The most interesting event of the night was the call to the oil pump. The dispatcher said there had been a report of a fight with weapons at a remote location down a dirt road. We were about 10 to 12 miles away when we got the call. Lights, siren and speeds of up to 120 MPH got us there fast. Frank's practiced driving skills made the trip not nearly hair-raising as it could have been. Two other officers were en route, but we were the first to arrive. Incongruously, after speeding down the county roads, we then had to drive 5 miles down a jarring, rutted dirt road at a top speed of no more than 10 MPH before finally arriving at the oil pump. There we found five vehicles and about 20 kids milling around in the pitch black.

I have to say, they found a great spot to party. It was so remote that no neighbors could possibly complain about noise. Not a great spot for trouble with the law, though, with only one way out. As we got out to piece together what had happened, a white pick-up sped out of the darkness. Frank made it clear that he would not be happy if they left, so the driver stopped the car and got out to join the rest of the kids. Soon after, two other officers joined us and licenses were collected from everyone and the sorting out began.

From the under-aged kids crying at the thought of their parents finding out to the idiot who evidently lost the fight (and his nasty attitude surely didn't help his cause), there was a range of youngsters, mostly needing to take a leak and wanting to go home. I was impressed by the ability of three officers to assume and maintain control of a bunch of drunk and formerly disorderly kids (with no particular help from the fourth guy, me, who said and did almost nothing).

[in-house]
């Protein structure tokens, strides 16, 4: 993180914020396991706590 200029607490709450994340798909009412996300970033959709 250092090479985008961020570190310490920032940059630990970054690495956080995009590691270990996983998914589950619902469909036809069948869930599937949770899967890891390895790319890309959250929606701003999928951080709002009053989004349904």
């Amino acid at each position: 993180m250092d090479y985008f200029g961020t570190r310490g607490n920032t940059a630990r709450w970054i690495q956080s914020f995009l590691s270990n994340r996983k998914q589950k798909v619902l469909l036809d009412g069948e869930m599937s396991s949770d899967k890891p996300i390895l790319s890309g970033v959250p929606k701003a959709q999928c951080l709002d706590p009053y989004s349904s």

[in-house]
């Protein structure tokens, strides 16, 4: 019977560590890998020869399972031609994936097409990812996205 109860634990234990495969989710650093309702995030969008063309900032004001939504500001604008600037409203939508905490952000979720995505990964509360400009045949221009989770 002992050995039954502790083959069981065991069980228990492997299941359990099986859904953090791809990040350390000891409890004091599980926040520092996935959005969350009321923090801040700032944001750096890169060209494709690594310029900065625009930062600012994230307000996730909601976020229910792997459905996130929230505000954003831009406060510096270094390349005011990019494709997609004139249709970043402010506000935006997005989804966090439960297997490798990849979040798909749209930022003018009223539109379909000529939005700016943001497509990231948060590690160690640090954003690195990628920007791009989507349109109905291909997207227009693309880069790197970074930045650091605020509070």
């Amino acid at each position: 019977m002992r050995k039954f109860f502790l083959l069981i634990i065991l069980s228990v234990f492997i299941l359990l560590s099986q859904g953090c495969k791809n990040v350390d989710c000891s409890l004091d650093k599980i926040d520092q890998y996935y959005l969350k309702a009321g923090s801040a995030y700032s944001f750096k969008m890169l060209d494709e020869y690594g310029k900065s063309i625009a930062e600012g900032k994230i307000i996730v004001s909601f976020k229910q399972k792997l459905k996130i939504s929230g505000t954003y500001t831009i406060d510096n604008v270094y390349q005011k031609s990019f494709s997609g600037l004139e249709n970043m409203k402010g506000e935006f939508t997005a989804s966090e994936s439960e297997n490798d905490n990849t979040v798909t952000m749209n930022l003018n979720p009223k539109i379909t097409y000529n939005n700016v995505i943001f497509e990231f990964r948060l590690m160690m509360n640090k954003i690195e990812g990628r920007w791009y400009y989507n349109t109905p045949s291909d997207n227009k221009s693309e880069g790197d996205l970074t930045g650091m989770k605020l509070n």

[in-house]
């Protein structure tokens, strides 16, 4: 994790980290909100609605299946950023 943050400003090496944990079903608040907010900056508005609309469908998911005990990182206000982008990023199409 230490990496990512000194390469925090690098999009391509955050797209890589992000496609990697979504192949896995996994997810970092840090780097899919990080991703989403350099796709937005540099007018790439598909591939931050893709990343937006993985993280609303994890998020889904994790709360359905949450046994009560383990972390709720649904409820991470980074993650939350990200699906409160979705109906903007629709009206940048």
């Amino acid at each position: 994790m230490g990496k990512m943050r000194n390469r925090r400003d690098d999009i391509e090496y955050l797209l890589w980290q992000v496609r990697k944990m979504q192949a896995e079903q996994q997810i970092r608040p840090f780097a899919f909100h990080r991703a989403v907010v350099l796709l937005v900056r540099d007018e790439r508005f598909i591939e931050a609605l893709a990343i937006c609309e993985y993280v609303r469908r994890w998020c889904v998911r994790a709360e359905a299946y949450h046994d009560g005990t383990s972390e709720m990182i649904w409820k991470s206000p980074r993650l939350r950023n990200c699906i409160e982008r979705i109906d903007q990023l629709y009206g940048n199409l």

In the midst of this almost surreal scene, the radio crackled to life with a dry voice remarking that a blue pick-up truck just passed him at 105 MPH. Shortly thereafter, Cpl. Jon Dewey was in pursuit. A few moments later, he reported that the pick-up had "wrecked out." A moment after that, he reported that they were in pursuit again, at speeds of up to 115 MPH (I could actually picture that). Over the course of our continued engagement with the kids at the pump, the radio reported more news about the high-speed pursuit: he stopped; someone took the driver's keys; he snatched them back; he took off again; he drove over the spike strips; he's gone. A total of seven officers, State, County and local all joined in the chase, including Maddog and Tim. I will let Tim finish that story when he writes his guest journal entry, coming soon.

The final tally after the visit to the oil pump was one kid arrested for public drunkenness and one arrested for possession of drug paraphernalia, both of whom Frank and I took to the jail for processing, allowing me insight into another aspect of the job; the paperwork. Less fun, but necessary.